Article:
15. poroti@72

    And, I see from an ad in the West yesterday, that Shorten is coming over to Perth to address some kind of business forum.

    Clearly, the days of “We don’t want Gillard/Rudd here” or ‘youse is scared to come’ have passed by.

    It is a wonder we have not seen Wonder Man Abbott, Fire Fighter Extraordinary over here doing his gig as a quiet and unassuming volunteer – in the recent fires up in the hills.

  16. [Griffith Qld ‏@GriffithElects 40m At least 9 parties plan to contest #Griffithvotes ALP, Greens, LNP, KAP, Secular, Population, Pirate, Family First, & one Indp @NoFibs]

  17. Henry

    [Suits me, the less i see and hear his his mumbling and bumbling the lower my blood pressure.]
    Probably why he is keeping low. Their 2PP vote drops every time people hear him speaking 🙂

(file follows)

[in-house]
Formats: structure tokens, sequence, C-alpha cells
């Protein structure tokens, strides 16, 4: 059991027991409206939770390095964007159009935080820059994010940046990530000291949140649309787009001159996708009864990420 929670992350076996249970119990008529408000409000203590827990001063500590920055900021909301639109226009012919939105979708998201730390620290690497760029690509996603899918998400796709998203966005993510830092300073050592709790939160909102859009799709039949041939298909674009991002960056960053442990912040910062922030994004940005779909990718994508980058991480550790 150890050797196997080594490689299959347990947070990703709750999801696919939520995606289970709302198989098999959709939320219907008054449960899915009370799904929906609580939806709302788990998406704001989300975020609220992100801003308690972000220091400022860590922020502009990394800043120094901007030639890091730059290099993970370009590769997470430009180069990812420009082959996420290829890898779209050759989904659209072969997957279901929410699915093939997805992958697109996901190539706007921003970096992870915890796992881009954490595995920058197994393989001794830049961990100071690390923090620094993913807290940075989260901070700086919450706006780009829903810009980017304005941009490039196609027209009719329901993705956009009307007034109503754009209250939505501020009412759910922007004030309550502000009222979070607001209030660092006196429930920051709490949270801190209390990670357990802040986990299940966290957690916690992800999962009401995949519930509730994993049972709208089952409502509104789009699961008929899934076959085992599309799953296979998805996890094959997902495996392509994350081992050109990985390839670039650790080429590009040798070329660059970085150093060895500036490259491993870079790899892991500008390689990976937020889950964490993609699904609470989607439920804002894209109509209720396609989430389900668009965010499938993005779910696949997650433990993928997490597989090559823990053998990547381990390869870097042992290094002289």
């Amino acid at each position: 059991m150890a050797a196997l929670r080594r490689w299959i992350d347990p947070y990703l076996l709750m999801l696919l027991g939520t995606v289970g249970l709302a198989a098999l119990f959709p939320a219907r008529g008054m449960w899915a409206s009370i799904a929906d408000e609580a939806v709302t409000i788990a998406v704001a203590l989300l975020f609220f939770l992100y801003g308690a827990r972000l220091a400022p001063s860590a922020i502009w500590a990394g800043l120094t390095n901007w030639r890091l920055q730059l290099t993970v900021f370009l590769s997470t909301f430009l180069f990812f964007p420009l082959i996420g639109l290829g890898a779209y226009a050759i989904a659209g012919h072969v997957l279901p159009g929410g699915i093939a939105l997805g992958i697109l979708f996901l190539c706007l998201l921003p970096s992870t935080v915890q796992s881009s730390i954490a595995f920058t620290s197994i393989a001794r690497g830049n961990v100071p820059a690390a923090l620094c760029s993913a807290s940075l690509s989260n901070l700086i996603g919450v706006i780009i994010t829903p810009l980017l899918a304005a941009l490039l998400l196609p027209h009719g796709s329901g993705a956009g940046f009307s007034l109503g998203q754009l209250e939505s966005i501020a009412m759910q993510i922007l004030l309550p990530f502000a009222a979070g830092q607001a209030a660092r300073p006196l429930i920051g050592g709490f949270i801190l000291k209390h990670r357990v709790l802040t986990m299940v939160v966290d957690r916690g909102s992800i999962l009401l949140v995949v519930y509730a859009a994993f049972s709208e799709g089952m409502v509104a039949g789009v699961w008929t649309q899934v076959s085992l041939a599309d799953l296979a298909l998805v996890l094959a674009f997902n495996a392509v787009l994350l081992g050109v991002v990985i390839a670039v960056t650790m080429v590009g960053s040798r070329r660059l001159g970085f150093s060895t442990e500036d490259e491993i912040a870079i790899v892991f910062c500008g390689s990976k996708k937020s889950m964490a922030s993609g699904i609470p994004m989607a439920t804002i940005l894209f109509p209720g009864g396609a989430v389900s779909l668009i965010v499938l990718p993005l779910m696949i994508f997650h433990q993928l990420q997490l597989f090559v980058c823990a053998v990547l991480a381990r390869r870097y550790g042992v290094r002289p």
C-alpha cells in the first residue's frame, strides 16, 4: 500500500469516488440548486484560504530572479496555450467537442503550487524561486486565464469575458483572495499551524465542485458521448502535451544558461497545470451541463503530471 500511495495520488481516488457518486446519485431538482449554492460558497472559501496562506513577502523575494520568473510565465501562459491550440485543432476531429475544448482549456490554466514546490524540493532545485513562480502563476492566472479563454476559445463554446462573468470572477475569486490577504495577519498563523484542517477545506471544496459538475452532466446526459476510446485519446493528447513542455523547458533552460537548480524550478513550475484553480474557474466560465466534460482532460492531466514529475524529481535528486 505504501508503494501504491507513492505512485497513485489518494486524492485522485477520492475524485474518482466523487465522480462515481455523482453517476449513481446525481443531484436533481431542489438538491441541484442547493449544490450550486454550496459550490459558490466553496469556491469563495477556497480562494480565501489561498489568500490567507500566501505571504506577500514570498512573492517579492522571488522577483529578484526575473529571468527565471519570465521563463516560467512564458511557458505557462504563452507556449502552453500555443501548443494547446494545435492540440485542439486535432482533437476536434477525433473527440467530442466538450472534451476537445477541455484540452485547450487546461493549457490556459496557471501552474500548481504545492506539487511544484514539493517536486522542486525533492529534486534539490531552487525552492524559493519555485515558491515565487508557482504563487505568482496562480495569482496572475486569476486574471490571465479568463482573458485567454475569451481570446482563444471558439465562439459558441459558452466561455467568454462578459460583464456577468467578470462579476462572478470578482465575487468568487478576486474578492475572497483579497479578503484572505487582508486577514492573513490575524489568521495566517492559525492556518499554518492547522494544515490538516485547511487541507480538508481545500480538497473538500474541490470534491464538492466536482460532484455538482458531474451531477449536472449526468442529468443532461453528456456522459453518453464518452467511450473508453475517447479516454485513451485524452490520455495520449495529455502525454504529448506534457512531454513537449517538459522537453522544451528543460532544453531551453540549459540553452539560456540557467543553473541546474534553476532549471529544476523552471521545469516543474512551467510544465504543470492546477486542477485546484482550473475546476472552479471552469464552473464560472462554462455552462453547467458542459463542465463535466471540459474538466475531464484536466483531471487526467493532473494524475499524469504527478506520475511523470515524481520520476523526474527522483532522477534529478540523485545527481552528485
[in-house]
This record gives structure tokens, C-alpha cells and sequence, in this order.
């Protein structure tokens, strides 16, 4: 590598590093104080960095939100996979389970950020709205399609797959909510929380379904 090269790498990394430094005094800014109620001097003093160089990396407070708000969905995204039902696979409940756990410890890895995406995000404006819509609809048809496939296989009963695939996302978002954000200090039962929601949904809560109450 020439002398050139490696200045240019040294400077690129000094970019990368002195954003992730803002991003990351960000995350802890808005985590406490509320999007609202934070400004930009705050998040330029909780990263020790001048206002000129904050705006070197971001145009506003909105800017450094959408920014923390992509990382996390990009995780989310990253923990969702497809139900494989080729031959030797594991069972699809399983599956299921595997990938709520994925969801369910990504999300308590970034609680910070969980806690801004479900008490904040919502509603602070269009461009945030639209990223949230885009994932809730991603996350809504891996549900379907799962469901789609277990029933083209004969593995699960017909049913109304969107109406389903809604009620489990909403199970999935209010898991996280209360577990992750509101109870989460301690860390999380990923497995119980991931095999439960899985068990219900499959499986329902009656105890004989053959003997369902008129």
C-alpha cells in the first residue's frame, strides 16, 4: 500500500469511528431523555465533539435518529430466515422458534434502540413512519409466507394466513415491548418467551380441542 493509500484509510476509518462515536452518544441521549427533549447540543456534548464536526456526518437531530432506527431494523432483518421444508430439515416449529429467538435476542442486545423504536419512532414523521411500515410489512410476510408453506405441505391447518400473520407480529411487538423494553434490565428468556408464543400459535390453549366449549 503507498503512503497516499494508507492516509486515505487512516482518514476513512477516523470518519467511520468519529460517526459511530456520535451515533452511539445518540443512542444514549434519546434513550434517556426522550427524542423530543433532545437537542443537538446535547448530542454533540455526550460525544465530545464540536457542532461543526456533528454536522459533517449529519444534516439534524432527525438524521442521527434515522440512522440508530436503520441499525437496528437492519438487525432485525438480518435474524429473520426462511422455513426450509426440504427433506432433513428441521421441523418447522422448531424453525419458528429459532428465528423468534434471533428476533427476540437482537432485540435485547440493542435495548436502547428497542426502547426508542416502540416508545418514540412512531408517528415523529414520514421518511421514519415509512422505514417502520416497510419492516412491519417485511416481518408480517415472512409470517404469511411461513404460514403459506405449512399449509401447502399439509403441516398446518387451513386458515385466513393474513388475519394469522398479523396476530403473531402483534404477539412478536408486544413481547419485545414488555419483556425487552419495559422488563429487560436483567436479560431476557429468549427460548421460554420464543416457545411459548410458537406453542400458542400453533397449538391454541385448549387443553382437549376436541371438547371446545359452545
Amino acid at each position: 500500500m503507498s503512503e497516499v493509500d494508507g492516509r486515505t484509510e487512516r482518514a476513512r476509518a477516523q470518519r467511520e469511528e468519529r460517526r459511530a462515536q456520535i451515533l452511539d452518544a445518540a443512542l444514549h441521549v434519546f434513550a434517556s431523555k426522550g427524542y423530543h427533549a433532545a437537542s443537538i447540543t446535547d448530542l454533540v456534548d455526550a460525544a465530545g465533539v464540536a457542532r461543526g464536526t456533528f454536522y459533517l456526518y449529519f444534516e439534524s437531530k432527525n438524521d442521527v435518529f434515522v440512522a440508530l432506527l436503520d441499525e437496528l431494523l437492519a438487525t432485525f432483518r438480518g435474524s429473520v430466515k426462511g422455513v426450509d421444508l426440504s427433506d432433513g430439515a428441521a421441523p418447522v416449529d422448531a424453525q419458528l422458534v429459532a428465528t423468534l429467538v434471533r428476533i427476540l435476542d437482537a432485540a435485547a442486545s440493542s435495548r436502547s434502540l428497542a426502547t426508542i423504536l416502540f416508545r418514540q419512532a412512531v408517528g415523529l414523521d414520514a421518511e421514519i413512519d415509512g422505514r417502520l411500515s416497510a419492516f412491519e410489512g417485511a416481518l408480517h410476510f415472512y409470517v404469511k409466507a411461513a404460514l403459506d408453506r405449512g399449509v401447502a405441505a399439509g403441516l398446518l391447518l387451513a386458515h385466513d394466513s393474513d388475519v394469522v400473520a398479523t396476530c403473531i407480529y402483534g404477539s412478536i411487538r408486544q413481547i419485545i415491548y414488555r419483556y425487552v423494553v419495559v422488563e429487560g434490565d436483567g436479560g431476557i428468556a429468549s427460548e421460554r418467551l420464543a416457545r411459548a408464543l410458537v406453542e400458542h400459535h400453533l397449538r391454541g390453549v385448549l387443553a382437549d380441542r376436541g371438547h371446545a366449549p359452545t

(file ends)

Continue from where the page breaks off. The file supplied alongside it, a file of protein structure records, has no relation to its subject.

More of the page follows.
18. Where’s Wally?

    According to Hockey, when you don’t see him, he is “Flat out running the country” don’t you know?

    His invisibility is part-manufactured (lowering the political heat after the election was a strategy straight out of the Malcolm Frazer book on managing the post-election period) and part deliberate avoidance of scrutiny.

    When even your propaganda sheets, such as the Murdoch press, admit that “Tony knows he is not popular” and says so quite openly, what options do you have?

    Very hard to be liked and even more difficult to be respected. Might as well just be as invisible as possible.

    Why should anyone be surprised? He and his supporters keep claiming they have a “mandate” but that does not include open and accountable government. Who thought it would?

  19. The Australian people voted for Abbott and Morrison to stop the boats and turn them back to Indonesia and that’s exactly what they are doing as their mandate governs.

    Not sure why the left are complaining about Abbott keeping his election promised unlike the previous Rudd/Gillard/Rudd circus.

  20. “@profsarahj: 1/2 There’s a War on peoplesmugglers, basically proxy for a war on asylumseekers. “War” footing used to justify opacity & exceptional powers”

    “@profsarahj: 2/2 which is such BS as, um, THIS IS NOT A WAR!”